Board pushing for increased flood defence maintenance

Looking toward Outram. PHOTO: ODT FILES
Looking toward Outram. PHOTO: ODT FILES
An imminent programme of tests for an Outram floodbank built in the 19th century has been welcomed but more work will be needed to satisfy the Mosgiel-Taieri Community Board enough is being done to maintain Taieri flood defences.

The board is pushing for water courses, drains and culverts to be cleared of obstructions "at all times", and for identified areas of concern to be dealt with urgently by the Otago Regional Council.

"The Mosgiel-Taieri Community Board believes that all flood protection assets on the Taieri should be maintained to at least 100% of their original design capacity," it said in a Facebook post this week.

Testing is to start next week on the Outram floodbank to provide information about its composition and help establish where maintenance will be needed.

Core samples will be taken from the 1.5km floodbank as part of a drilling programme that could start on Monday, depending on weather.

Otago Regional Council (ORC) engineering manager Michelle Mifflin said the work would reveal information about underground geology and hydrology, the floodbank’s material makeup and history.

"This work will help inform us on the floodbank integrity and confirm maintenance and replacement programmes in the future, which could span decades ahead," she said.

Taieri flood defences have been in the spotlight in the past month after a study found a massive deluge would cause widespread failure of the network.

Community board chairman Andrew Simms said the investigation proceeding at Outram was great news.

Mr Simms said the board had received feedback from Outram residents that heavy rain tended to result in water building up on the side of the floodbank that was not beside the Taieri River, suggesting porosity in the structure.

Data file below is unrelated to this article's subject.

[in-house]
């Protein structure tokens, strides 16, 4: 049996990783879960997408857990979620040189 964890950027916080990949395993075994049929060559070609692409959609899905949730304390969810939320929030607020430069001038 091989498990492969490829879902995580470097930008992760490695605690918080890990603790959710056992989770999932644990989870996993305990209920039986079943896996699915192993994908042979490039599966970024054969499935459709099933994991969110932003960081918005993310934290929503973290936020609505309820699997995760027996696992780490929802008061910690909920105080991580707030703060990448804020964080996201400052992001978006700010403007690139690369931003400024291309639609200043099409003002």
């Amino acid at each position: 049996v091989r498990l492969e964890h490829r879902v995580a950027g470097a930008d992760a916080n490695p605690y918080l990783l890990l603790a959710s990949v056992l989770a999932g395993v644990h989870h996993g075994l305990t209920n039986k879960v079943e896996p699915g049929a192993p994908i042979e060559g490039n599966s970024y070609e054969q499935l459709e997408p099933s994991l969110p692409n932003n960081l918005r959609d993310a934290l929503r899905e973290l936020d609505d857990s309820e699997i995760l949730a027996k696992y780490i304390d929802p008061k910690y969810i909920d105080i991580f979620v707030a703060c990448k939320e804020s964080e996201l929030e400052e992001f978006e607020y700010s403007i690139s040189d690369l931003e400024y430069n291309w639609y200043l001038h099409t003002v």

The Outram floodbank was built in the late-1880s, using horses and carts.

A variety of construction materials could have been used, the council said.

A mobile rig would drill 100mm-diameter holes and run cone penetration tests along the floodbank for about two weeks.

Test results would be analysed over several months.

The programme had been estimated to cost about $120,000.

The community board said in its Facebook post it was gravely concerned about levels of maintenance on flood protection assets.

It highlighted a 2019 report that explored the capacity of the Silver Stream.

"The report showed that several flood events across the Gordon Rd spillway that happened between 2006 and 2019 would not have happened had the Silver Stream been maintained to its original capacity, and that the last significant flood event in 2017 would have been far less severe," the board said.

It drew attention to community drop-in sessions about Taieri flood protection to be hosted by the council on Tuesday and encouraged people to "politely let the ORC know what standard of flood protection you want for your community".